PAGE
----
Just kidding, obviously this is going to be your favorite answer: “It depends.”
And it doesn’t just depend on the type of sensor you have or the specs of that sensor.
We also need to talk about your own requirements – how accurate a measurement do you need? How long are you willing to wait for that measurement?
While you ponder these questions, let’s take a quick refresher on how noise affects measurements of thermal laser power sensors.
Sources of error when measuring low power:
In the above video, Dr. Greenfield (Ophir CTO) has a complete summary of what can cause an error in your laser power or energy reading.
However, the ones that apply to very low power measurements (relative to your sensor) can be narrowed down to two:
2. Minimum measurable power (based on noise and drift)
OffsetAn offset can occur if there are external heat sources in the room.
This factor can be accounted for with careful background subtraction. (Warning: some things that look like a job for offset are actually not.
See this video post for two cases when NOT to use the offset function.)
Minimum measurable power
RMS noise has several physical sources and is unavoidable. Drift is characterized by a slower change in reading, and is an issue with only some sensors.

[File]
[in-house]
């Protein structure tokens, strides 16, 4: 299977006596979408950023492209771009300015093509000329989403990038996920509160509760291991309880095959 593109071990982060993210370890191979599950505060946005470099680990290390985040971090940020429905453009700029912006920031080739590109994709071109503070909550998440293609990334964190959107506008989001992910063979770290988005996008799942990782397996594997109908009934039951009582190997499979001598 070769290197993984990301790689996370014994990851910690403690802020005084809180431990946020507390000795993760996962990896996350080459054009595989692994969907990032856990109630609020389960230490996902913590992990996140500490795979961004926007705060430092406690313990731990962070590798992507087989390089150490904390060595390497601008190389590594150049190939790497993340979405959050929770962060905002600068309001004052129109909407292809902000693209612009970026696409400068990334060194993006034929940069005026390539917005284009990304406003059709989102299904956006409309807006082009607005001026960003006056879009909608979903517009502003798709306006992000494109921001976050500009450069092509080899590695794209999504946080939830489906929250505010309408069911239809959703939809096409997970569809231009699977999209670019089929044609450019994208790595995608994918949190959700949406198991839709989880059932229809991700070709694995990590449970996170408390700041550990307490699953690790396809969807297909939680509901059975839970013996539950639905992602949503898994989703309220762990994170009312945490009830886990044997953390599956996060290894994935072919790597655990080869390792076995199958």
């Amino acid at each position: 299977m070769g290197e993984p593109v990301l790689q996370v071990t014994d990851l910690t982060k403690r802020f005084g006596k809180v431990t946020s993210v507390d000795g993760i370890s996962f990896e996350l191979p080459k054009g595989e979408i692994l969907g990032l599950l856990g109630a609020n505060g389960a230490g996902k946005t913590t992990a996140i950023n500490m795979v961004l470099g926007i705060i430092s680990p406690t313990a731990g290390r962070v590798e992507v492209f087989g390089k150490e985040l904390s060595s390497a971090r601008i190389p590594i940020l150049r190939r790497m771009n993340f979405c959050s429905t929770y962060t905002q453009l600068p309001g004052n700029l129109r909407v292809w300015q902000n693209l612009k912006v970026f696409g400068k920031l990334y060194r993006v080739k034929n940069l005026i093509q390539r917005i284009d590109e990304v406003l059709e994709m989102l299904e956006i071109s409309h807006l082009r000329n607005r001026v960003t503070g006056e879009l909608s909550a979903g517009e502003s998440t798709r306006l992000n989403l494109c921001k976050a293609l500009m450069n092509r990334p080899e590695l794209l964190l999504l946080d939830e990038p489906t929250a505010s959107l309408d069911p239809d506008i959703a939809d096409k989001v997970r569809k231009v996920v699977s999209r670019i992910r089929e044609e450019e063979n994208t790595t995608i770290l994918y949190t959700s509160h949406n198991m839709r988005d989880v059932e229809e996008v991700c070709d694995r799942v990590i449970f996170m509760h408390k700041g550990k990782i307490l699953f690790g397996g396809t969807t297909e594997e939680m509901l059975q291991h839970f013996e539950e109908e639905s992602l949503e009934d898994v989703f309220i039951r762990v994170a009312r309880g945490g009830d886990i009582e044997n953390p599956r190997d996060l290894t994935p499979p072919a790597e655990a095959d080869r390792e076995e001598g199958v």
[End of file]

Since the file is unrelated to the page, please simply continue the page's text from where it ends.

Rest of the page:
In any case, your Ophir sensor has a line in its specifications called “minimum measurable power.” This is calculated as 20 times that noise (and drift, when applicable) to ensure a maximum error of 5%.
Bottom line: How low can you measure?
Of course, we recommend finding a sensor with a minimum measurable power beneath your lowest desired power measurement.
But let’s say you have a 30 W sensor lying around and you just want to know if you can use it for your 2.5 mW laser. The 30A‑BB‑18 has a power range starting at 10 mW. So that’s your minimum measurable power. (Notice the noise itself, which is 2-sigma not RMS, is 0.5 mW, twenty times less than the minimum power.
If 20 times noise gives us a max error of 5%, we can safely predict that 5 times the noise will give an error of up to 20%. Not great.
Can we improve this with averaging?
The answer is averaging will help but often the problem is slow drift in reading. In that case, you can block and unblock the laser to see how the reading changes and that will give a reasonable idea of the laser power. Now what if your laser is 5 mW rather than 2.5 mW? Now the laser is 10 times the noise level, and should produce an error of 10% or less. Is that acceptable? Now that’s your decision.
If possible, get a sensor with a power range that supports your laser. That’s the best case scenario, and to be frank, that’s when you can be sure that you have Ophir’s guarantee on your side.
If you’re in a pinch, you should be able to measure down to X, assuming a maximum error of Y:
For best results, try averaging for 3-10 s.